It is no secret that India is a land of dense history with bottomless roots. From the very beginning, India has been a witness to the rules of kings and the show of their riches, their lavishness, their enviable lifestyle and their unbelievable creations.
A part of such creations, a big part, were palaces. Huge, magnificent, beautiful, grand and extremely royal. The grandeur of these palaces got their names inked in golden letters in the scriptures of Indian architectural history, with the names of their creators. They were a matter of pride amongst the royalty then. These forts stood through the highs and lows of the empires and have seen many wars and rules. And with the passage of time, they have withered and nothing but their ruins are left to be marvelled upon.
Here are some places in India which are ruins of those once splendid examples of architecture and design, definitely worth a visit!
1. Daulatabad Fort, Aurangabad
|Photo by cool_spark, CC BY 2.0
Believed to have been built in 1857, by Yadav king Bhilan, Daulatabad Fort once stood tall in Daulatabad, the capital of Tughluq Dynasty since 1327. Muhammad Bin Tughluq, who shifted his capital here from Delhi because he was smitten by the beauty and the architecture, but later he shifted back to Delhi due to the scarcity of water. Tughluq was a far-sighted ruler, owner of the moniker "Mad King". He is known for shifting his capital from Daulatabad to Delhi and from Delhi to Daulatabad, quite a few times.
Rich in history, Daulatabad Fort is a sheer example of defensive, intelligent architecture, with just one gate for entry and exit, no parallel roads leading to the fort, spiked gates, curved walls and false doors which lead to crocodiles, etc. One has to pay a visit to the ruins of this once glorious fort in Maharashtra, to come up close with the war strategies which varied from flowing hot oil to pit full of crocodiles.
Daulatabad is a 6-hour ride away from Mumbai. Which you can reach via NH160 or NH61.
2. Kumbhalgarh Fort, Rajasthan
|Photo by Rahul Patnaik, CC BY-SA 3.0
A proud owner of the Great Wall of India, second largest in the world, after the Great Wall of China, Kumbhalgarh Fort is a pride of Rajasthan. It was declared a World Heritage Site by UNESCO in 2013. Though due to the lack of evidence it is not certain who built the fort originally, but the current form of the fort was built by Rana Kumbha, who was Hindu Sisodiya Rajput. Rana Kumbha was a fierce warrior and held an expertise in architecture. He designed 32 out of the 84 forts in his dominion, stretched across Rajasthan to some parts of Madya Pradesh. Kumbhalgarh was one of his most elaborate creations. The fort sports more than 300 temples in and around the complex.
Its sumptuous architecture, makes it a must visit, if you wish to sneak a peek into the past. It is situated 82 kilometres from Udaipur and can be accessed by a 2-hour ride.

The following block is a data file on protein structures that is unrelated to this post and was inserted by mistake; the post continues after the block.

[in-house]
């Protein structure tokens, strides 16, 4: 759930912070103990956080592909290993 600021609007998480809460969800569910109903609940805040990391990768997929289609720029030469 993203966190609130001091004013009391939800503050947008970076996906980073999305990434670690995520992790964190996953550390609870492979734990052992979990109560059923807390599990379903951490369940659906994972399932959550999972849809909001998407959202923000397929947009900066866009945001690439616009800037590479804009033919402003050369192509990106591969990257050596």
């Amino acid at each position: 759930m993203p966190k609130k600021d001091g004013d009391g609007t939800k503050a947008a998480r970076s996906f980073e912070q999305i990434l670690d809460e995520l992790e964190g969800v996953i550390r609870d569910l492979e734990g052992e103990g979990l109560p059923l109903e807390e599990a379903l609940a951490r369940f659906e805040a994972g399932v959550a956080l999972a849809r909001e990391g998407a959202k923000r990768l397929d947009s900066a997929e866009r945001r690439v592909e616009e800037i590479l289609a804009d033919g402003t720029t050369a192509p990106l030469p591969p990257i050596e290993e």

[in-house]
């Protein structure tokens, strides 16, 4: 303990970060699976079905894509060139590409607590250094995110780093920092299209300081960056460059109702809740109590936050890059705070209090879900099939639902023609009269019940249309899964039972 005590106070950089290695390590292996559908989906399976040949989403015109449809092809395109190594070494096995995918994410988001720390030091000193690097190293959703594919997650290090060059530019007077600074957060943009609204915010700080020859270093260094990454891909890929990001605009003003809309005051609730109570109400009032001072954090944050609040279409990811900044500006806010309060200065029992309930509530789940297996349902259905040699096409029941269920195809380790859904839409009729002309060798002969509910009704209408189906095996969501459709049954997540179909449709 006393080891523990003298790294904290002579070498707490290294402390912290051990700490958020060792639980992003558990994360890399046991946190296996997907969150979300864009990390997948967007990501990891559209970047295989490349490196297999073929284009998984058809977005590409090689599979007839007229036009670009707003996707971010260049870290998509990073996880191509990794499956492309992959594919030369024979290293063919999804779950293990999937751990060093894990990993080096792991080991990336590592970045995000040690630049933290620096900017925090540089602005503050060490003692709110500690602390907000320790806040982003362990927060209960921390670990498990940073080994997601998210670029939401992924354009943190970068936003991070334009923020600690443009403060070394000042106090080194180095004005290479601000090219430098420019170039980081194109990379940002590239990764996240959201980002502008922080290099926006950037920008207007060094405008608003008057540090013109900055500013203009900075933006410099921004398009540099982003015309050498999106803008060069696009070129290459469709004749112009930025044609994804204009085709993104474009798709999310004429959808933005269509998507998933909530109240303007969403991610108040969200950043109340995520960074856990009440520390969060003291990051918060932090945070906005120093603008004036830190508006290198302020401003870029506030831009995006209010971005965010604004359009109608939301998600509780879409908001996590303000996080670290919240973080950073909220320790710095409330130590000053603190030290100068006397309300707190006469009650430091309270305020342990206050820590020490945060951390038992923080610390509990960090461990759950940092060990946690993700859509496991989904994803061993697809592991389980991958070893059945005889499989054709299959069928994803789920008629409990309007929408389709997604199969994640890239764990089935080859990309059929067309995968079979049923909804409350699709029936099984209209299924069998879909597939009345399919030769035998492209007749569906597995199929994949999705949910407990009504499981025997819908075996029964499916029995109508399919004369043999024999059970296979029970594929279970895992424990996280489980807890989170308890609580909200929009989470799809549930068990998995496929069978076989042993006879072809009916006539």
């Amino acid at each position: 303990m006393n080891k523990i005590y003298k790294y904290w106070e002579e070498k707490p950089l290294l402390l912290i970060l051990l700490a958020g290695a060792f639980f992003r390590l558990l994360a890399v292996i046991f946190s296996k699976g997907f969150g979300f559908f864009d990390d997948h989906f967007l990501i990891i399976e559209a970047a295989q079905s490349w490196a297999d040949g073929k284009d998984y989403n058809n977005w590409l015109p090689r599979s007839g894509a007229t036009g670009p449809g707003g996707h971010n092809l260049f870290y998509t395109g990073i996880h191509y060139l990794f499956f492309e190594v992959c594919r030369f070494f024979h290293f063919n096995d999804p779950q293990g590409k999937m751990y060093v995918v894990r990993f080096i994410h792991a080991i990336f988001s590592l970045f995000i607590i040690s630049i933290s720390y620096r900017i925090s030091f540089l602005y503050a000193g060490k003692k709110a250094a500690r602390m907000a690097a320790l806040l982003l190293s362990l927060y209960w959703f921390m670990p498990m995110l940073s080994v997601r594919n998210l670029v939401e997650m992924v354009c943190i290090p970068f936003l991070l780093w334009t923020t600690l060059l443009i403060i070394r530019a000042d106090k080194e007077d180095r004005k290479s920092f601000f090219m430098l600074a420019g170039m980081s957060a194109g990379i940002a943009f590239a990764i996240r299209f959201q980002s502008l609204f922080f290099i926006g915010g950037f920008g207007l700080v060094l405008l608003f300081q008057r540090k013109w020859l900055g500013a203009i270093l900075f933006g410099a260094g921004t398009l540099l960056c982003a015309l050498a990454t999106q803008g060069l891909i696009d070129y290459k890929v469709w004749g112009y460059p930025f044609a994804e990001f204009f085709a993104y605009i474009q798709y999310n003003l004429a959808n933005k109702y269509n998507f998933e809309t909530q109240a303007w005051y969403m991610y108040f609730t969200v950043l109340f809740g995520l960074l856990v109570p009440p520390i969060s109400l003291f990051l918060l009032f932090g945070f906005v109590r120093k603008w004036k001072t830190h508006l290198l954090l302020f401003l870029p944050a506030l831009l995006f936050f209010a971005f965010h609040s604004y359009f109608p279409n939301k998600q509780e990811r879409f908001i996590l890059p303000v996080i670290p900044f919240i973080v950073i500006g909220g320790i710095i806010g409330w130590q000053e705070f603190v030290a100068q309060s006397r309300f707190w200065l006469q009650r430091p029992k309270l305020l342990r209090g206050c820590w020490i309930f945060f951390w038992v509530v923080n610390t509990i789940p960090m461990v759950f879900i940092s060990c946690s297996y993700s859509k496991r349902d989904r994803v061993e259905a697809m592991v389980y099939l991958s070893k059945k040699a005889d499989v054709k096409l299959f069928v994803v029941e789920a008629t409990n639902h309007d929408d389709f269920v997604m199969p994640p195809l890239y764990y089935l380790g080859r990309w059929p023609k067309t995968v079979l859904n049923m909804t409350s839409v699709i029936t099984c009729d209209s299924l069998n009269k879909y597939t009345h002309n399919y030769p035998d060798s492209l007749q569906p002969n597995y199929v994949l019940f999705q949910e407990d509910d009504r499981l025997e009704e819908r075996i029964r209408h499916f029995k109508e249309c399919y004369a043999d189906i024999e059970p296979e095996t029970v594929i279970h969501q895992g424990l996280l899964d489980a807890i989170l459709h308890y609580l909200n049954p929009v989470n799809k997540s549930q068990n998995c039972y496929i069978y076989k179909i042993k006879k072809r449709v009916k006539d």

3. Leh Royal Palace, Leh
|Photo by Alex Hanoko, CC BY-ND 2.0
4 centuries old, this palace, popularly known in the locality as "Lhachen Palkhar", was built by the famous Namgyal dynasty. Built in only 3 years, this structure is an architectural wonder on such steep mountains and highest of altitudes. Following the medieval Tibetan architecture and an imprint of the Patola Palace of Lhasa, Tibet. The palace also includes mud as an ingredient of its construction materials and thus is, more often than not, referred to as "mud palace".
The higher stories of this Palace were used as residence by the royal family and the lower ones housed the stables and store rooms, till Ladakh was taken control of by the Dogra Forces and the royal family was forced to move to Stok Palace.
You must visit Leh Royal Palace to be mesmerised by the panoramic view of Leh from its roof, the most preferred mode of transport to reach here is by air.
The nearest airport is Leh Air Force Base Airport, from where the Palace is only 5 kilometres.
4. Palace of Kangla, Manipur
|Photo by Meghroddur, CC BY-SA 4.0
Believed to be almost 2 millennia old, this palace has been the traditional seat of the royals of Manipur, Meitei. Situated in the heart of Imphal, capital city of Manipur, Kangla Palace was built on either sides of the Imphal River. But due to the decay with the passage of time, only the western half of the palace remains in its former glory. The major destruction of the fort took place when Burmese ruled over the region for 7 long years, which is known as 'Chahi Taret Khuntakpa' meaning Seven Years Devastation. Religiously, it is believed to be the most sacred of places and the humble abode of God himself and houses more than 350 sacred spots alone.
The fort is a major reflaction of the much-ignored history of north-east India, hence, is a must visit for history enthusiasts. The fort is open for visitors and can be accessed via road, easily.
5. Bhangarh, Rajasthan
|Photo by A Frequent Traveller, CC BY 2.0
One of the most infamous sites of Indian history, Bhangarh is definitely the most haunted palace in the whole of India. 6 centuries old, this fort was a glorious monument back in the day. But no one knows what took place which made this fort crumble to ruins faster than a house of cards. The paranormal happenings in the palace have left it empty. The village near the palace has emptied and no one but the tourists visit the fort in order to seek some horror adventure.
Bhangarh can be reached from Jaipur via a 2-hour drive on NH21.
Summing up, even though they do not stand close to what they were before, they are still quite luring. One can only imagine what they were in all their glory!
Himanshu is a collector of books on History of various regions of India. He doesnot let go of an opportunity to visit any place of historical importance. His quest with India and its past can be read on his blog. He is an active contributor to PearlsIndiaTour and in his free time, likes to play chess and read books or travel magazines.